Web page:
The Caterpillar Hunters
Project info

This project grew out of a fusion of two passions – for people and for adventure. In June 2017, I set out on a 35 day expedition through the remote mountainous desert of Dolpo in Western Nepal with a team of four local men and five mules. I was inspired by the French photographer Éric Valli’s and Diane Summer’s book ”Caravans of the Himalaya” (1995). It tells the story of the Dolpo-pa, the nomadic agro-pastoralists of Dolpo who have existed for thousands of years in isolation from the world, moving their caravans and yaks between the mountains and plateaus to graze livestock and exchange grain for Tibetan salt.

I found that a lot has changed since the 90’s. Cross-border trade is now restricted to a time-window of 15 days per year. The caravans still travel to Tibet, but instead of salt people now buy everything from solar batteries to Coca-Cola, and instead of grain they mainly sell yartsa gunbu - a cash crop that is driving the commodification of a traditional subsistence economy.

Yartsa gunbu (translated from Tibetan as “summer grass, winter worm”) is a caterpillar-fungus that forms when a parasitic fungus infects a larva of a ghost moth living underground. The fungus devours the body of the caterpillar, leaving only the external skeleton intact. As spring comes, a tiny brown stalk of the fungus sprouts from the dead caterpillar’s body and emerges from the soil. This fungus-insect fusion only occurs in the Himalaya and Tibetan Plateau at altitudes of 3000 to 5200 meters.

Yartsa gunbu is widely known as Himalayan Viagra, because of its aphrodisiac properties, but it is also prescribed for kidney and heart problems, and used to treat Hepatitis B and cancer. Sold at around 100 $ per gram on the Chinese market, it is more expensive than gold.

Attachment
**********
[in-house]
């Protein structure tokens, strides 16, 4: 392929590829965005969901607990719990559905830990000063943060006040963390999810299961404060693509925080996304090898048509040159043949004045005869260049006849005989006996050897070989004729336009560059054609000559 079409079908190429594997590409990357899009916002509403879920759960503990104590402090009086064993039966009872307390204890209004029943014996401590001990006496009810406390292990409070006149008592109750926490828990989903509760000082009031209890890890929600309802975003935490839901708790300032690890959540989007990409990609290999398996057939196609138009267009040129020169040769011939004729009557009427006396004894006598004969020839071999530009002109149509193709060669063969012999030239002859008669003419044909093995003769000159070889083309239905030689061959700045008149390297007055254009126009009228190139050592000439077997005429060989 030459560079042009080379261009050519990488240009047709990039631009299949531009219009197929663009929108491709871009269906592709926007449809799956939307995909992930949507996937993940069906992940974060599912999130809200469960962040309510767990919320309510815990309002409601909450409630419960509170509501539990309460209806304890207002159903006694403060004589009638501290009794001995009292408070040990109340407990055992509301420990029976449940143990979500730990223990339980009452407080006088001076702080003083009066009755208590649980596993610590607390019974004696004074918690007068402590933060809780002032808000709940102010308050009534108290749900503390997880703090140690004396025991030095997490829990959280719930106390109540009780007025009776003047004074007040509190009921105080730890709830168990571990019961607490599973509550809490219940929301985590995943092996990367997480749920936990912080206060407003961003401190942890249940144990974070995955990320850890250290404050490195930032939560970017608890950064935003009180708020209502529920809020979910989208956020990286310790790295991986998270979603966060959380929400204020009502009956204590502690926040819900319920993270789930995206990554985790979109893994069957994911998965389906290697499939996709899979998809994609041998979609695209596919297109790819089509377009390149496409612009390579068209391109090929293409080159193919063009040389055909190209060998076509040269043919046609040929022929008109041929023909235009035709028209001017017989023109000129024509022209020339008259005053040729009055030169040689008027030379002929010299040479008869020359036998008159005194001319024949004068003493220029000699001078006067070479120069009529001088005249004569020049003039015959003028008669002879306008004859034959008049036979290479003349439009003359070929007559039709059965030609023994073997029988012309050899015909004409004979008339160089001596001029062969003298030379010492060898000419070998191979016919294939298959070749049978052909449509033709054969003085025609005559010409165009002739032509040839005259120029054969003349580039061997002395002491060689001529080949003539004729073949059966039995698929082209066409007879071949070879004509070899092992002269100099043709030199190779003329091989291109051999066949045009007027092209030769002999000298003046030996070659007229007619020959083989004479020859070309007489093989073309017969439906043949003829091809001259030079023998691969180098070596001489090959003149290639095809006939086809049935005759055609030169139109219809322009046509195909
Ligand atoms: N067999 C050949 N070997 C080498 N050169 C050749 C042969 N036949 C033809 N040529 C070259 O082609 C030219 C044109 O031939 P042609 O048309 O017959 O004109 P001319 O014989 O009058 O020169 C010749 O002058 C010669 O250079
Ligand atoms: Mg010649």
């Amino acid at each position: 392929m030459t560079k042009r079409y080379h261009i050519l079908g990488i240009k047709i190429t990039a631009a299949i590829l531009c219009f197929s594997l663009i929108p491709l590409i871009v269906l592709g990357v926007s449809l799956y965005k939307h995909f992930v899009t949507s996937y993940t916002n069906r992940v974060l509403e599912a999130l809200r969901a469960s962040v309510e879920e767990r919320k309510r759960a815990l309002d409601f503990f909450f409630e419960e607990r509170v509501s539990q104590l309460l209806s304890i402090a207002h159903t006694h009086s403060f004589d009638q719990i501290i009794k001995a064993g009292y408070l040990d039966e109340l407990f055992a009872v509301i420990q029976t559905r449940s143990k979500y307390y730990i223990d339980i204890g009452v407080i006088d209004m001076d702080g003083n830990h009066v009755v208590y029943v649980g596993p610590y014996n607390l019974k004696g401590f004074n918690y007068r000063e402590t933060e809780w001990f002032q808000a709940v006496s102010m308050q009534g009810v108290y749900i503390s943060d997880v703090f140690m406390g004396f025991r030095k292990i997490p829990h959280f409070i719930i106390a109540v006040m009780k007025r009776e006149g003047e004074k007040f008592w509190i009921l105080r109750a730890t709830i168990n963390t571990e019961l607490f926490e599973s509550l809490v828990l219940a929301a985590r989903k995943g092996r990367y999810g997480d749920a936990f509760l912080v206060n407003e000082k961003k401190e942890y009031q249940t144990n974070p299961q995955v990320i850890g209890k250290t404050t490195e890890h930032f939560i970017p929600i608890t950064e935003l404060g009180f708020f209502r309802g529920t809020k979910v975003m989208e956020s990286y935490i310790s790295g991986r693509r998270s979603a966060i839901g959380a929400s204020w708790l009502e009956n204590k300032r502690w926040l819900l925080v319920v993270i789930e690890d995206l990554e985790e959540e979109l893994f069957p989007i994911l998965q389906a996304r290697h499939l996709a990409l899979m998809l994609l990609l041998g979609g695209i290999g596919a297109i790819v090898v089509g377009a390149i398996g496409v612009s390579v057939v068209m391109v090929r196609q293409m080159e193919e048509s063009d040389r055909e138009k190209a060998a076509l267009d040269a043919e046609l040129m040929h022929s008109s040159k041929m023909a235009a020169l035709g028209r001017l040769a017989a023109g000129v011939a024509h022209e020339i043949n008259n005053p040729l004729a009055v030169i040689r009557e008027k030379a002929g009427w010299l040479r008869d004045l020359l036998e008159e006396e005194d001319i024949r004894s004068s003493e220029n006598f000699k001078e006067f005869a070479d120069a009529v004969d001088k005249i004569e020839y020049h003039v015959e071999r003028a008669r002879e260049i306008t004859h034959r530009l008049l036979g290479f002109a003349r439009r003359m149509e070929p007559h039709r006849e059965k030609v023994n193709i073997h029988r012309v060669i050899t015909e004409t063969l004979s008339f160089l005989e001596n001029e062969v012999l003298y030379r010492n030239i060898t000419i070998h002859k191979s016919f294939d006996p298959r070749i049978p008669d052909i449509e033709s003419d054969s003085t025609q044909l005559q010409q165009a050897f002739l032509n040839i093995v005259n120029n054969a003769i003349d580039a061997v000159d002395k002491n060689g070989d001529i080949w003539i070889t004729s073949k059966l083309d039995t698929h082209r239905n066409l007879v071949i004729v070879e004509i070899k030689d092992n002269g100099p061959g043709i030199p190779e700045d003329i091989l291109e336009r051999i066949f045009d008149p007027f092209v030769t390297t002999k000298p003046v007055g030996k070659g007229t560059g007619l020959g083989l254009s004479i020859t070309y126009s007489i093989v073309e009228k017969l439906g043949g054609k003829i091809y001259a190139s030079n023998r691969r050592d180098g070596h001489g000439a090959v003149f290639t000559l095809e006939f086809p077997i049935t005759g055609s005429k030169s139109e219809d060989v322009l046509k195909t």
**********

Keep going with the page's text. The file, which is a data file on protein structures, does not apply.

Every year for around six weeks during May-July entire villages are emptied and schools closed in Dolpo as people migrate to the mountains to try their luck in the annual hunt for yartsa gunbu. It is nothing short of a high stakes gamble. Some families crawl along the mountain slopes for 11 hours a day finding little to nothing, while others return after weeks in the mountains with more than a hundred pieces of the caterpillar. Every year lives are lost in the pursuit, as people stay for long periods in tented camps at low-oxygen levels and in below-freezing temperatures. In later years the search has become even more difficult because of a serious decline in yartsa gunbu yields, possibly due to overharvesting and climate change.

Even today Dolpo is physically very isolated from the globalised world – villages can only be reached by many days travel on foot, and there is no mobile or internet connection. One day this may change, invariably leading to societal changes in Dolpo. I wanted to capture Dolpo as it exists today.

The photographs in this project mark the beginning of many friendships. People asked me to return and bring back their images. “It is a part of my soul, I entrust you with it”, one man said, and then added, “But please bring it back to me. I don’t want my soul to wander around the world forever.” In the future, I hope to continue this project and cover the whole process of yartsa gunbu trade between Nepal and Tibet. I am also working on publishing my diary from the expedition.

I hope these photos inspire people to venture out into the world and experience the diversity of our planet.